Seattle Mariners v Oakland Athletics

This year in Seattle, things were going to be different. The Mariners front office had enough of the lackluster offense. They had enough stranding Felix Hernandez on an island with no food, water, or run support.

The Mariners went deep into the world of run prevention and, after one surprise nice season, saw the other side of that coin. The desolation turned off fans, who stopped coming out to the ballpark in the same numbers as before.

This year would be different. The Mariners cast their established model of “defense and pitching in a gigantic ballpark” in a two-fold move. First, they made the gigantic ballpark smaller! Then, they changed the makeup of their club, bringing in a parade of DH-type players and veteran sluggers. The result: the Mariners are right back where they started, with a feeble offense and a fourth place finish in their sights.

The Mariners bold moves to generate more offense included acquiring Michael Morse, re-signing Raul Ibanez and acquiring Kendrys Morales for solid starting pitcher Jason Vargas. If more offense was the goal then mission accomplished, Jack Z! If anything, mission more than accomplished! Aside form the Morse disaster (the big first baseman/outfielder DH was alternately awful and injured in 2013 before being unceremoniously dumped on the Orioles), as Ibanez spent much of the season putting up better numbers than almost any other hitter at the age of 41.

Morales, meanwhile, is playing is way into a tidy paycheck. As our own Jack Moore detailed last week, the Cuban first baseman/DH’s return from oblivion is one of baseball’s best stories this year.

The Mariners have hit the most home runs as a team since 2006. They also have their highest team ISO since that year, when offense was much more prevalent league-wide. Yet they will struggle to score as many runs as the shock 2009 edition of the M’s that conspired to win 85 games. They must also win 8 of their remaining 15 games if they hope to avoid losing 90 on the season for the third time in four years.

The offense came but, unfortunately, the wins did not. The offense is better but it remains spotty and wildly inconsistent. Hot streaks from Justin Smoak and Dustin Ackley came after the two franchise “pillars” spent time in the minor leagues and gave way to the same old underperformance Mariners fans expect.

Worse yet, the turn away from defense and run prevention cost them exactly as we might expect: the defense is lousy and taking a toll on the starting pitching.

The new, cozier dimensions at Safeco Field affected the Mariners starting pitchers every so slightly. After giving up 1.03 home runs per nine innings overall last year, the M’s allow 1.10 HR/9 in 2013 (at home, they average 1 HR/9 at home this season compared to 0.89 last.) Thanks to a slightly higher strikeout rate compared to than last season (with the same walk rate), the Mariners team FIP sunk down a few points to 3.93, compared to 4.00 in 2012.

FIP is an ERA predictor, based on strikeouts, walks, and home run rates. Those numbers have largely stayed the same for the Mariners over the last three years but their ERA jumped by more than half a run this season. How? That defense thing that the M’s decided they no longer cared about.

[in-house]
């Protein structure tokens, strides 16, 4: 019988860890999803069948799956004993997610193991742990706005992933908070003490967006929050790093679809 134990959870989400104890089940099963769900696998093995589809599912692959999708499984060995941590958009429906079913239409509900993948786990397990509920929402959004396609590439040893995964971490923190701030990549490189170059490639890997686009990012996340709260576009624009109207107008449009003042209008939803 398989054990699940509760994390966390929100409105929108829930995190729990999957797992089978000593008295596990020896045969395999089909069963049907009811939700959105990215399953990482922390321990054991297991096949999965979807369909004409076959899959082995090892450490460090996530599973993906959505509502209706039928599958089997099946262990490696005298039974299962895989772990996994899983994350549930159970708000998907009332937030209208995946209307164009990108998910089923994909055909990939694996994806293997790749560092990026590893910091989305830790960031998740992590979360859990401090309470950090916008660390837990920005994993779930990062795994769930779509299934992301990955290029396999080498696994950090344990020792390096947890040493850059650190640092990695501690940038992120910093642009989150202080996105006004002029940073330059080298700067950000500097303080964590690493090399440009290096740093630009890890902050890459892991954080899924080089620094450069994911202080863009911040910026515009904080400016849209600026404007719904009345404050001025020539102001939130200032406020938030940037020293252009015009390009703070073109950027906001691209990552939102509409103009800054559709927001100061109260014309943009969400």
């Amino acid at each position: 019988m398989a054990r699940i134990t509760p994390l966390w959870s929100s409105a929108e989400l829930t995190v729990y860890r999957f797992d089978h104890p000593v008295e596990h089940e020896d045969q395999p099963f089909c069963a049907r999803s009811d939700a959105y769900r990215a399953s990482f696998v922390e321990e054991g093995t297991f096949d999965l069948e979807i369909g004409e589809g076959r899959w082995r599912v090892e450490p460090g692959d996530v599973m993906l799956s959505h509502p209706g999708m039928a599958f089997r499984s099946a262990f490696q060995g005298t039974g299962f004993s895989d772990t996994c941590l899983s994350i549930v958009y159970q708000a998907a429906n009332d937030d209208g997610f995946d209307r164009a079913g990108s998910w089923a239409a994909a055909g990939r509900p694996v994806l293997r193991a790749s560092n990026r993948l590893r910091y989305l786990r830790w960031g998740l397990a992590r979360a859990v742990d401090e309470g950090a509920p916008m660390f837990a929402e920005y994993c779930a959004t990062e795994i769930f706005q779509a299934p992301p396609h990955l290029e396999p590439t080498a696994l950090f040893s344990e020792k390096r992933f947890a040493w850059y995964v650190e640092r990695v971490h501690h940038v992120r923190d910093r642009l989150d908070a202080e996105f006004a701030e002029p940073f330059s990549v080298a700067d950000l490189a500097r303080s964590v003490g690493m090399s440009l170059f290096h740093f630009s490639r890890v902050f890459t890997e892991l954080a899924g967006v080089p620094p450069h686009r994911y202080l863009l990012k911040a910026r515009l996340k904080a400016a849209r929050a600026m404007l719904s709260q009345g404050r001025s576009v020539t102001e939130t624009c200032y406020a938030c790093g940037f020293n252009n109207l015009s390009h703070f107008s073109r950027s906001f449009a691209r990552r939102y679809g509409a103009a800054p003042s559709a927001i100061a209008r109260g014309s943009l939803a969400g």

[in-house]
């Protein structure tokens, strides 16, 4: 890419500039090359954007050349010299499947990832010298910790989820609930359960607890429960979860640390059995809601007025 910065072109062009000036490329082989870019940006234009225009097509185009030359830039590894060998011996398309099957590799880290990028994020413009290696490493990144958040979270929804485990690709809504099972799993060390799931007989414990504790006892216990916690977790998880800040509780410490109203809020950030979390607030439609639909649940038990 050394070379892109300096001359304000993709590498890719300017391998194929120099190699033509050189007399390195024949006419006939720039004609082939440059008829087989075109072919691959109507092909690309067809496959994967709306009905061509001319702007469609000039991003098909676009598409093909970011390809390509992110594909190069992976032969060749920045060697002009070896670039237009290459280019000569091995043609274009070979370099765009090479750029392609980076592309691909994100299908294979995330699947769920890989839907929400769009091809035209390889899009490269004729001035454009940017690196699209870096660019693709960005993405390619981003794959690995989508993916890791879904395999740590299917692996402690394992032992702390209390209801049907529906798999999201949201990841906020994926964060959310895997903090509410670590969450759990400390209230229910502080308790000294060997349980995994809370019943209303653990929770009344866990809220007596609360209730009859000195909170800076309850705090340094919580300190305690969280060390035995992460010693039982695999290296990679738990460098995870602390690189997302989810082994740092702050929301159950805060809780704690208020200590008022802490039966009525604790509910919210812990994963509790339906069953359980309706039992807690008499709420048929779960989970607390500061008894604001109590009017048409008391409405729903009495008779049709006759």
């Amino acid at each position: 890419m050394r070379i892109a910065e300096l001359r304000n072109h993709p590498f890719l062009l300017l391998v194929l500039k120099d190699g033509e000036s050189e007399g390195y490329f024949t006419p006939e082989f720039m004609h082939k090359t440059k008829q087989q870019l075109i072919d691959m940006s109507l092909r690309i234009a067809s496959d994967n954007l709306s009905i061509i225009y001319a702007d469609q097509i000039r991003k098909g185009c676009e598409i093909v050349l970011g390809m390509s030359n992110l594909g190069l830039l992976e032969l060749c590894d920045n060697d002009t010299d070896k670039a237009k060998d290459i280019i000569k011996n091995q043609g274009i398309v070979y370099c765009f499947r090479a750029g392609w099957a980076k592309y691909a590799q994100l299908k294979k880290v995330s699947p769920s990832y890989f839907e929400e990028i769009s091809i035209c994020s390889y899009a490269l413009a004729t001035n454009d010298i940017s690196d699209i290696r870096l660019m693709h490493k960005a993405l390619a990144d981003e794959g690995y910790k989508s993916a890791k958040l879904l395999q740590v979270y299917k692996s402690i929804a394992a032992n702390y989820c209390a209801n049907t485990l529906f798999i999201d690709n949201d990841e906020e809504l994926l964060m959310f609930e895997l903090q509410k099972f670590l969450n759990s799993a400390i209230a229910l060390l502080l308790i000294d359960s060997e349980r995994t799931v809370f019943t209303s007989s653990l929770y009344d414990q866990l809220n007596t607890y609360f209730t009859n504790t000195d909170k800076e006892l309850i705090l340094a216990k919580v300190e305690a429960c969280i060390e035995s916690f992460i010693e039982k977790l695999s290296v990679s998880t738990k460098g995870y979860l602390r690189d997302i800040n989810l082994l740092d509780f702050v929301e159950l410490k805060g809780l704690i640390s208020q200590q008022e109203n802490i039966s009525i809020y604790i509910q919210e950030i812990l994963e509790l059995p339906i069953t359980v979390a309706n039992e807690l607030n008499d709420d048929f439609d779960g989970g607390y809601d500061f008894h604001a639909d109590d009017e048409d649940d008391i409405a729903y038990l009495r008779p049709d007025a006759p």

The Mariners, as team, watched their BABIP allowed explode by 20 points year-over-year. Their defensive efficiency fell from fourth to 26th in baseball. They simply give up more runs despite a very similar pitching staff with similarly productive pitchers. UZR? Hates the Mariners, the former darlings of the rating system. From +20 to -70 in one season. Defense Runs Saved feels even more strongly, sliding from a respectable +17 in 2012 to an unbelievably bad -101. MINUS ONE HUNDRED!

Raul Ibanez and Michael Morse are predictably the main offenders, though Michael Saunders adventures in center field do not rate well, nor do converted outfielder Dustin Ackley’s small sample traipses through the grass. It is hard to blame Ibanez, as any team trotting out a 41-year-old outfielder whose defensive miscues were the stuff of high comedy half a decade ago gets what they deserve. Ibanez hit so well he forced the Mariners to keep him in the lineup. Their poorly-conceived logjam at DH and first left Ibanez no place to go.

The Mariners sold out defense for offense but, as Geoff Baker details today, the offense has barely improved. The Mariners are left to do what only the Mariners can do with such regularity: wait. For what? Who knows. The rise of Taijuan Walker and James Paxton to join Felix and Iwakuma in a rotation that must strike everybody out to survive? Wait for Mike Zunino to figure out the daily grind of big league life and also what a breaking ball looks like?

Have they waited long enough to know which Justin Smoak is the real one? What about Dustin Ackley? Is he fixed or is he…this. Jack Zduriencik has one year to figure it out and then he’s likely out of a job. He has to be, doesn’t he? For all the good the Mariners do in building a strong brand in the community with fun ballpark promotions and the ongoing presence of Felix Hernandez, the team is awful. They’re awful and appear stuck, which is not a good thing to say about a general manager after five years.

Maybe he can find a balance between “all DHs/first baseman” and “enough DHs/first basemen”, find a balance between “defensive wizard shortstop who cannot hit” and “young fish out of water.” But this latest experiment under Jack Z experience is a failure. Only his draft picks can bail him out now. Don’t worry, Brad Miller, Nick Franklin, Mike Zunino, and Taijuan Walker. No pressure.